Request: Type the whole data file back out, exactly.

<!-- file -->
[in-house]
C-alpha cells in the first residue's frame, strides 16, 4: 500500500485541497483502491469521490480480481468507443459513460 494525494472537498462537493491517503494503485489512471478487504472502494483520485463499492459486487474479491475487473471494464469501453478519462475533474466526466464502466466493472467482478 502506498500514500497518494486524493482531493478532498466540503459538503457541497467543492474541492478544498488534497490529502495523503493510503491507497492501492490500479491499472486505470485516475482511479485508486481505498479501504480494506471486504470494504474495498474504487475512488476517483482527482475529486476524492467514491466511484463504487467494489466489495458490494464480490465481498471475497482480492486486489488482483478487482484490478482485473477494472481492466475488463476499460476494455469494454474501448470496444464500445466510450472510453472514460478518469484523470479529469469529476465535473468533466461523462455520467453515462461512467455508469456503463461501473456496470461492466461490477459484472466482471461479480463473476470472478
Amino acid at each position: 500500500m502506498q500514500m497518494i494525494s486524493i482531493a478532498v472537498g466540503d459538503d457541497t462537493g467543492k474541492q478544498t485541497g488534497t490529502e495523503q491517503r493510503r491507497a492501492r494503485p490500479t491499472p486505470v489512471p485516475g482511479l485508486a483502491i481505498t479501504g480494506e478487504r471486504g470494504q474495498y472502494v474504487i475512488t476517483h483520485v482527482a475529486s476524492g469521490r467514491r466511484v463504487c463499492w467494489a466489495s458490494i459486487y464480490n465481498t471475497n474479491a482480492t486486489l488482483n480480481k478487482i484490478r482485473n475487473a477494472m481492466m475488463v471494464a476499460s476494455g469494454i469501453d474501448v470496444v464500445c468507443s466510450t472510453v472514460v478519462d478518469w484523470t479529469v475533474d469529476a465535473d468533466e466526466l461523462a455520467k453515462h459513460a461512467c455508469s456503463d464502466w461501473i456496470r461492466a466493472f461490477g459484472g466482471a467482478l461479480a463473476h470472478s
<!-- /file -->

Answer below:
[in-house]
C-alpha cells in the first residue's frame, strides 16, 4: 500500500485541497483502491469521490480480481468507443459513460 494525494472537498462537493491517503494503485489512471478487504472502494483520485463499492459486487474479491475487473471494464469501453478519462475533474466526466464502466466493472467482478 502506498500514500497518494486524493482531493478532498466540503459538503457541497467543492474541492478544498488534497490529502495523503493510503491507497492501492490500479491499472486505470485516475482511479485508486481505498479501504480494506471486504470494504474495498474504487475512488476517483482527482475529486476524492467514491466511484463504487467494489466489495458490494464480490465481498471475497482480492486486489488482483478487482484490478482485473477494472481492466475488463476499460476494455469494454474501448470496444464500445466510450472510453472514460478518469484523470479529469469529476465535473468533466461523462455520467453515462461512467455508469456503463461501473456496470461492466461490477459484472466482471461479480463473476470472478
Amino acid at each position: 500500500m502506498q500514500m497518494i494525494s486524493i482531493a478532498v472537498g466540503d459538503d457541497t462537493g467543492k474541492q478544498t485541497g488534497t490529502e495523503q491517503r493510503r491507497a492501492r494503485p490500479t491499472p486505470v489512471p485516475g482511479l485508486a483502491i481505498t479501504g480494506e478487504r471486504g470494504q474495498y472502494v474504487i475512488t476517483h483520485v482527482a475529486s476524492g469521490r467514491r466511484v463504487c463499492w467494489a466489495s458490494i459486487y464480490n465481498t471475497n474479491a482480492t486486489l488482483n480480481k478487482i484490478r482485473n475487473a477494472m481492466m475488463v471494464a476499460s476494455g469494454i469501453d474501448v470496444v464500445c468507443s466510450t472510453v472514460v478519462d478518469w484523470t479529469v475533474d469529476a465535473d468533466e466526466l461523462a455520467k453515462h459513460a461512467c455508469s456503463d464502466w461501473i456496470r461492466a466493472f461490477g459484472g466482471a467482478l461479480a463473476h470472478s